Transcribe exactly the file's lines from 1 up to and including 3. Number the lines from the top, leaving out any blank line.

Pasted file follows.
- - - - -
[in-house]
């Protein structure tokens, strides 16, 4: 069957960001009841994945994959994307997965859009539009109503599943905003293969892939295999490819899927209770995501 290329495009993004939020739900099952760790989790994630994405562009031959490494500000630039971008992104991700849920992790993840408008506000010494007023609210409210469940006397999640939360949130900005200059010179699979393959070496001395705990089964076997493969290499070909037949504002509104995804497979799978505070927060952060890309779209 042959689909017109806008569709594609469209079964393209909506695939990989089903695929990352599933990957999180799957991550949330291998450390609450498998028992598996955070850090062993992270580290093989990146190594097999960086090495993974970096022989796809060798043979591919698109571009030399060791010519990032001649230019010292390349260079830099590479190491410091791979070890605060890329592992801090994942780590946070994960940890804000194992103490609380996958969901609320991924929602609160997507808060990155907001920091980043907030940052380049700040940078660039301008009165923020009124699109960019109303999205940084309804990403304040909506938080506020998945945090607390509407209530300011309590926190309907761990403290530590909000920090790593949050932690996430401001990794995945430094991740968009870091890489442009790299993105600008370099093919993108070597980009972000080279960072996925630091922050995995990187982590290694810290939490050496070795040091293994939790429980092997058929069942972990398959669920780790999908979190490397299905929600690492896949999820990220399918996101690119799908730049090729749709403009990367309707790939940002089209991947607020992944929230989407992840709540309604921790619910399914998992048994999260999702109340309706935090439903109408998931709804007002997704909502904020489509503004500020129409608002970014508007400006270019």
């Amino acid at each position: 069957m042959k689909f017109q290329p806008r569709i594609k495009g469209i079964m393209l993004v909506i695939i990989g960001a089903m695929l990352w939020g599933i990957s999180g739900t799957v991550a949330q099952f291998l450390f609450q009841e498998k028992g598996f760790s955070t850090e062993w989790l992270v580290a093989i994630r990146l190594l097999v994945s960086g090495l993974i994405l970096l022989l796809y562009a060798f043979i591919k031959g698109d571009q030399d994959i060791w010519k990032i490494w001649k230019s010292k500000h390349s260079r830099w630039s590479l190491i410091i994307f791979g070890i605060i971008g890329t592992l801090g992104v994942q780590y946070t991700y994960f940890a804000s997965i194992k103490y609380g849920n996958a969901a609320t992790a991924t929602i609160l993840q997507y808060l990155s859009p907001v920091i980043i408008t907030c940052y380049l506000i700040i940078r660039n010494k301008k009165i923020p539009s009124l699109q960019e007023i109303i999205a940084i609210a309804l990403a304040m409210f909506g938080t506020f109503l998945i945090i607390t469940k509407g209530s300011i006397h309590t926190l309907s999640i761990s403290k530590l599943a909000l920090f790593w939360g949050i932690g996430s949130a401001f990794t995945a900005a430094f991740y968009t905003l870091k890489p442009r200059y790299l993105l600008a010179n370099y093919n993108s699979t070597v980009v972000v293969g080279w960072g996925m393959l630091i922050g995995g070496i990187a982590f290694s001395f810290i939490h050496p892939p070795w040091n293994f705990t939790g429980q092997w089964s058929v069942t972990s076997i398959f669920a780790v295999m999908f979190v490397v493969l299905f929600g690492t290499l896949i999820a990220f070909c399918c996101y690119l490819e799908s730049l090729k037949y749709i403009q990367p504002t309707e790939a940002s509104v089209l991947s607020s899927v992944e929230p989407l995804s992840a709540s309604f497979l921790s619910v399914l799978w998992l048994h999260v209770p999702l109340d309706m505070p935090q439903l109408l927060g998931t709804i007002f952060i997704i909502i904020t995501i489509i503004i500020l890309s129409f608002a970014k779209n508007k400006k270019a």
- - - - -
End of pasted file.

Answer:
[in-house]
């Protein structure tokens, strides 16, 4: 069957960001009841994945994959994307997965859009539009109503599943905003293969892939295999490819899927209770995501 290329495009993004939020739900099952760790989790994630994405562009031959490494500000630039971008992104991700849920992790993840408008506000010494007023609210409210469940006397999640939360949130900005200059010179699979393959070496001395705990089964076997493969290499070909037949504002509104995804497979799978505070927060952060890309779209 042959689909017109806008569709594609469209079964393209909506695939990989089903695929990352599933990957999180799957991550949330291998450390609450498998028992598996955070850090062993992270580290093989990146190594097999960086090495993974970096022989796809060798043979591919698109571009030399060791010519990032001649230019010292390349260079830099590479190491410091791979070890605060890329592992801090994942780590946070994960940890804000194992103490609380996958969901609320991924929602609160997507808060990155907001920091980043907030940052380049700040940078660039301008009165923020009124699109960019109303999205940084309804990403304040909506938080506020998945945090607390509407209530300011309590926190309907761990403290530590909000920090790593949050932690996430401001990794995945430094991740968009870091890489442009790299993105600008370099093919993108070597980009972000080279960072996925630091922050995995990187982590290694810290939490050496070795040091293994939790429980092997058929069942972990398959669920780790999908979190490397299905929600690492896949999820990220399918996101690119799908730049090729749709403009990367309707790939940002089209991947607020992944929230989407992840709540309604921790619910399914998992048994999260999702109340309706935090439903109408998931709804007002997704909502904020489509503004500020129409608002970014508007400006270019």
């Amino acid at each position: 069957m042959k689909f017109q290329p806008r569709i594609k495009g469209i079964m393209l993004v909506i695939i990989g960001a089903m695929l990352w939020g599933i990957s999180g739900t799957v991550a949330q099952f291998l450390f609450q009841e498998k028992g598996f760790s955070t850090e062993w989790l992270v580290a093989i994630r990146l190594l097999v994945s960086g090495l993974i994405l970096l022989l796809y562009a060798f043979i591919k031959g698109d571009q030399d994959i060791w010519k990032i490494w001649k230019s010292k500000h390349s260079r830099w630039s590479l190491i410091i994307f791979g070890i605060i971008g890329t592992l801090g992104v994942q780590y946070t991700y994960f940890a804000s997965i194992k103490y609380g849920n996958a969901a609320t992790a991924t929602i609160l993840q997507y808060l990155s859009p907001v920091i980043i408008t907030c940052y380049l506000i700040i940078r660039n010494k301008k009165i923020p539009s009124l699109q960019e007023i109303i999205a940084i609210a309804l990403a304040m409210f909506g938080t506020f109503l998945i945090i607390t469940k509407g209530s300011i006397h309590t926190l309907s999640i761990s403290k530590l599943a909000l920090f790593w939360g949050i932690g996430s949130a401001f990794t995945a900005a430094f991740y968009t905003l870091k890489p442009r200059y790299l993105l600008a010179n370099y093919n993108s699979t070597v980009v972000v293969g080279w960072g996925m393959l630091i922050g995995g070496i990187a982590f290694s001395f810290i939490h050496p892939p070795w040091n293994f705990t939790g429980q092997w089964s058929v069942t972990s076997i398959f669920a780790v295999m999908f979190v490397v493969l299905f929600g690492t290499l896949i999820a990220f070909c399918c996101y690119l490819e799908s730049l090729k037949y749709i403009q990367p504002t309707e790939a940002s509104v089209l991947s607020s899927v992944e929230p989407l995804s992840a709540s309604f497979l921790s619910v399914l799978w998992l048994h999260v209770p999702l109340d309706m505070p935090q439903l109408l927060g998931t709804i007002f952060i997704i909502i904020t995501i489509i503004i500020l890309s129409f608002a970014k779209n508007k400006k270019a």